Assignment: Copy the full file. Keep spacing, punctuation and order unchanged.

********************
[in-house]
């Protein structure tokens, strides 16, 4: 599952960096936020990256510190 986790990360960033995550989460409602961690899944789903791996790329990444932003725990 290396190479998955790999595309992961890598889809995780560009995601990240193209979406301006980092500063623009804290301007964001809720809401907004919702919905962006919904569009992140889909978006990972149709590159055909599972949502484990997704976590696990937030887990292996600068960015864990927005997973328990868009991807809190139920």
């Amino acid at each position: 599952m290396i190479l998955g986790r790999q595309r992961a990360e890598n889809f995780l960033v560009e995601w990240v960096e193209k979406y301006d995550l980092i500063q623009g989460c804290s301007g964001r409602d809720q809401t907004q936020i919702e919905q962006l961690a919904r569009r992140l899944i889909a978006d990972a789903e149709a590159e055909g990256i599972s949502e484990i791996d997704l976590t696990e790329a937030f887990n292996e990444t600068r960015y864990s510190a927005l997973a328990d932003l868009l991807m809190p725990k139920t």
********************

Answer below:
[in-house]
């Protein structure tokens, strides 16, 4: 599952960096936020990256510190 986790990360960033995550989460409602961690899944789903791996790329990444932003725990 290396190479998955790999595309992961890598889809995780560009995601990240193209979406301006980092500063623009804290301007964001809720809401907004919702919905962006919904569009992140889909978006990972149709590159055909599972949502484990997704976590696990937030887990292996600068960015864990927005997973328990868009991807809190139920």
């Amino acid at each position: 599952m290396i190479l998955g986790r790999q595309r992961a990360e890598n889809f995780l960033v560009e995601w990240v960096e193209k979406y301006d995550l980092i500063q623009g989460c804290s301007g964001r409602d809720q809401t907004q936020i919702e919905q962006l961690a919904r569009r992140l899944i889909a978006d990972a789903e149709a590159e055909g990256i599972s949502e484990i791996d997704l976590t696990e790329a937030f887990n292996e990444t600068r960015y864990s510190a927005l997973a328990d932003l868009l991807m809190p725990k139920t």